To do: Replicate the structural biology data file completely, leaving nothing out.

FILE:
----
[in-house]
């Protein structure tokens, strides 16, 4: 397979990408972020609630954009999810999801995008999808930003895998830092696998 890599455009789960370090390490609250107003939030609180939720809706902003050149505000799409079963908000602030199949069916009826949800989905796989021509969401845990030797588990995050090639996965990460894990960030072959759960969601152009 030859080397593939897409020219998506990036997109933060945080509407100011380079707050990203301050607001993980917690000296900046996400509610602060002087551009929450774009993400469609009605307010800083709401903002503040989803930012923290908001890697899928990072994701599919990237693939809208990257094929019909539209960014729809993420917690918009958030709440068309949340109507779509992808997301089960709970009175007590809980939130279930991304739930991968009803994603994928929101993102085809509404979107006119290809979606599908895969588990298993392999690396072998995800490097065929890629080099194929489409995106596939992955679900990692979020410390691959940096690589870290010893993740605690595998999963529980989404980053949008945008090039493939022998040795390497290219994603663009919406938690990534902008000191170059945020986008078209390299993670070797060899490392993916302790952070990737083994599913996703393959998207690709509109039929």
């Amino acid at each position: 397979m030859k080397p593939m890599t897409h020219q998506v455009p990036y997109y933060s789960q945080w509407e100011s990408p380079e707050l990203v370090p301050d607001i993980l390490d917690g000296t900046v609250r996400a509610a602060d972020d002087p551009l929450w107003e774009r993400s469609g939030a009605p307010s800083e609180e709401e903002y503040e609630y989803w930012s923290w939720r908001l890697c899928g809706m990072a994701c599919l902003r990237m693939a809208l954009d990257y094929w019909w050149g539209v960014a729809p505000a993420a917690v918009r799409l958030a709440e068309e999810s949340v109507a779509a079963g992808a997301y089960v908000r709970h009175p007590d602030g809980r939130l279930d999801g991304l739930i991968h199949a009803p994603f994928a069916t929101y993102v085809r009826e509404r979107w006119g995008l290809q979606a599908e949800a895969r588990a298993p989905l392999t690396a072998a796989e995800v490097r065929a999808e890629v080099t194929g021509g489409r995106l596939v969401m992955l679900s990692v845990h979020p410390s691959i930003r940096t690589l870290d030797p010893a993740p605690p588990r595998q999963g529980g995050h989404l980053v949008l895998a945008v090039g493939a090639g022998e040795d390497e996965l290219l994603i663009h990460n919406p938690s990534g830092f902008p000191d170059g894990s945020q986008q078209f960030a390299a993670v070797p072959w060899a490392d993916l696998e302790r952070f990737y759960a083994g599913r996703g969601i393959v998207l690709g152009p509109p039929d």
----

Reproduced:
[in-house]
């Protein structure tokens, strides 16, 4: 397979990408972020609630954009999810999801995008999808930003895998830092696998 890599455009789960370090390490609250107003939030609180939720809706902003050149505000799409079963908000602030199949069916009826949800989905796989021509969401845990030797588990995050090639996965990460894990960030072959759960969601152009 030859080397593939897409020219998506990036997109933060945080509407100011380079707050990203301050607001993980917690000296900046996400509610602060002087551009929450774009993400469609009605307010800083709401903002503040989803930012923290908001890697899928990072994701599919990237693939809208990257094929019909539209960014729809993420917690918009958030709440068309949340109507779509992808997301089960709970009175007590809980939130279930991304739930991968009803994603994928929101993102085809509404979107006119290809979606599908895969588990298993392999690396072998995800490097065929890629080099194929489409995106596939992955679900990692979020410390691959940096690589870290010893993740605690595998999963529980989404980053949008945008090039493939022998040795390497290219994603663009919406938690990534902008000191170059945020986008078209390299993670070797060899490392993916302790952070990737083994599913996703393959998207690709509109039929």
């Amino acid at each position: 397979m030859k080397p593939m890599t897409h020219q998506v455009p990036y997109y933060s789960q945080w509407e100011s990408p380079e707050l990203v370090p301050d607001i993980l390490d917690g000296t900046v609250r996400a509610a602060d972020d002087p551009l929450w107003e774009r993400s469609g939030a009605p307010s800083e609180e709401e903002y503040e609630y989803w930012s923290w939720r908001l890697c899928g809706m990072a994701c599919l902003r990237m693939a809208l954009d990257y094929w019909w050149g539209v960014a729809p505000a993420a917690v918009r799409l958030a709440e068309e999810s949340v109507a779509a079963g992808a997301y089960v908000r709970h009175p007590d602030g809980r939130l279930d999801g991304l739930i991968h199949a009803p994603f994928a069916t929101y993102v085809r009826e509404r979107w006119g995008l290809q979606a599908e949800a895969r588990a298993p989905l392999t690396a072998a796989e995800v490097r065929a999808e890629v080099t194929g021509g489409r995106l596939v969401m992955l679900s990692v845990h979020p410390s691959i930003r940096t690589l870290d030797p010893a993740p605690p588990r595998q999963g529980g995050h989404l980053v949008l895998a945008v090039g493939a090639g022998e040795d390497e996965l290219l994603i663009h990460n919406p938690s990534g830092f902008p000191d170059g894990s945020q986008q078209f960030a390299a993670v070797p072959w060899a490392d993916l696998e302790r952070f990737y759960a083994g599913r996703g969601i393959v998207l690709g152009p509109p039929d």